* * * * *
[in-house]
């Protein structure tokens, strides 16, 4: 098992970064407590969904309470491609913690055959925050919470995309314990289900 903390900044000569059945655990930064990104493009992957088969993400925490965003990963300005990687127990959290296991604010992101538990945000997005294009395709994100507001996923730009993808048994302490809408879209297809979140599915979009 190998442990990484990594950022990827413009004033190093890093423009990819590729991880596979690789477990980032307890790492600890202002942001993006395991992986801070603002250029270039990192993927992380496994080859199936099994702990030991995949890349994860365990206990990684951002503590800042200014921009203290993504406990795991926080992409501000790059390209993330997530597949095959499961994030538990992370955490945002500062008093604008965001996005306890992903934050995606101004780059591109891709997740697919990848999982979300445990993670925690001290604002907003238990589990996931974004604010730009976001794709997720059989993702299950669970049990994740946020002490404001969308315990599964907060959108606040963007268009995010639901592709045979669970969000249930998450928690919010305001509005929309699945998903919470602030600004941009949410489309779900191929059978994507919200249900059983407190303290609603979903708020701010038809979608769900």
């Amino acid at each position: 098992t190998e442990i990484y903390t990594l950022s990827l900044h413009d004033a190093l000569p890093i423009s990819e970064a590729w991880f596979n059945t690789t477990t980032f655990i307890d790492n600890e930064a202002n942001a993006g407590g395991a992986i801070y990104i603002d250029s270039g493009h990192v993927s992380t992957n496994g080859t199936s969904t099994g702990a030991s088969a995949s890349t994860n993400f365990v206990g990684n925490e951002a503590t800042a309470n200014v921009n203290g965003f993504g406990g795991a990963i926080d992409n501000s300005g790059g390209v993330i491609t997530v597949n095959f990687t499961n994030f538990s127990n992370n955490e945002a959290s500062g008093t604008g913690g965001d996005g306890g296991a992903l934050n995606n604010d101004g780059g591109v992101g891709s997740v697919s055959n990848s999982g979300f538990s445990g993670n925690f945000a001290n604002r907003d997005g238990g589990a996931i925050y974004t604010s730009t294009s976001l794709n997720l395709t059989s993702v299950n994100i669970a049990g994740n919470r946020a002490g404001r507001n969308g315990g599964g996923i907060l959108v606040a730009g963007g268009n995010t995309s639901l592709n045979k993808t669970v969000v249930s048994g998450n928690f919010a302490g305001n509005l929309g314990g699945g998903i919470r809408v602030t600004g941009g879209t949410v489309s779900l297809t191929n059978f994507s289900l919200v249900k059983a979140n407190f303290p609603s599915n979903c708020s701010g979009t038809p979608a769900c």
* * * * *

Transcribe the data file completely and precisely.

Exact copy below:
[in-house]
């Protein structure tokens, strides 16, 4: 098992970064407590969904309470491609913690055959925050919470995309314990289900 903390900044000569059945655990930064990104493009992957088969993400925490965003990963300005990687127990959290296991604010992101538990945000997005294009395709994100507001996923730009993808048994302490809408879209297809979140599915979009 190998442990990484990594950022990827413009004033190093890093423009990819590729991880596979690789477990980032307890790492600890202002942001993006395991992986801070603002250029270039990192993927992380496994080859199936099994702990030991995949890349994860365990206990990684951002503590800042200014921009203290993504406990795991926080992409501000790059390209993330997530597949095959499961994030538990992370955490945002500062008093604008965001996005306890992903934050995606101004780059591109891709997740697919990848999982979300445990993670925690001290604002907003238990589990996931974004604010730009976001794709997720059989993702299950669970049990994740946020002490404001969308315990599964907060959108606040963007268009995010639901592709045979669970969000249930998450928690919010305001509005929309699945998903919470602030600004941009949410489309779900191929059978994507919200249900059983407190303290609603979903708020701010038809979608769900």
């Amino acid at each position: 098992t190998e442990i990484y903390t990594l950022s990827l900044h413009d004033a190093l000569p890093i423009s990819e970064a590729w991880f596979n059945t690789t477990t980032f655990i307890d790492n600890e930064a202002n942001a993006g407590g395991a992986i801070y990104i603002d250029s270039g493009h990192v993927s992380t992957n496994g080859t199936s969904t099994g702990a030991s088969a995949s890349t994860n993400f365990v206990g990684n925490e951002a503590t800042a309470n200014v921009n203290g965003f993504g406990g795991a990963i926080d992409n501000s300005g790059g390209v993330i491609t997530v597949n095959f990687t499961n994030f538990s127990n992370n955490e945002a959290s500062g008093t604008g913690g965001d996005g306890g296991a992903l934050n995606n604010d101004g780059g591109v992101g891709s997740v697919s055959n990848s999982g979300f538990s445990g993670n925690f945000a001290n604002r907003d997005g238990g589990a996931i925050y974004t604010s730009t294009s976001l794709n997720l395709t059989s993702v299950n994100i669970a049990g994740n919470r946020a002490g404001r507001n969308g315990g599964g996923i907060l959108v606040a730009g963007g268009n995010t995309s639901l592709n045979k993808t669970v969000v249930s048994g998450n928690f919010a302490g305001n509005l929309g314990g699945g998903i919470r809408v602030t600004g941009g879209t949410v489309s779900l297809t191929n059978f994507s289900l919200v249900k059983a979140n407190f303290p609603s599915n979903c708020s701010g979009t038809p979608a769900c």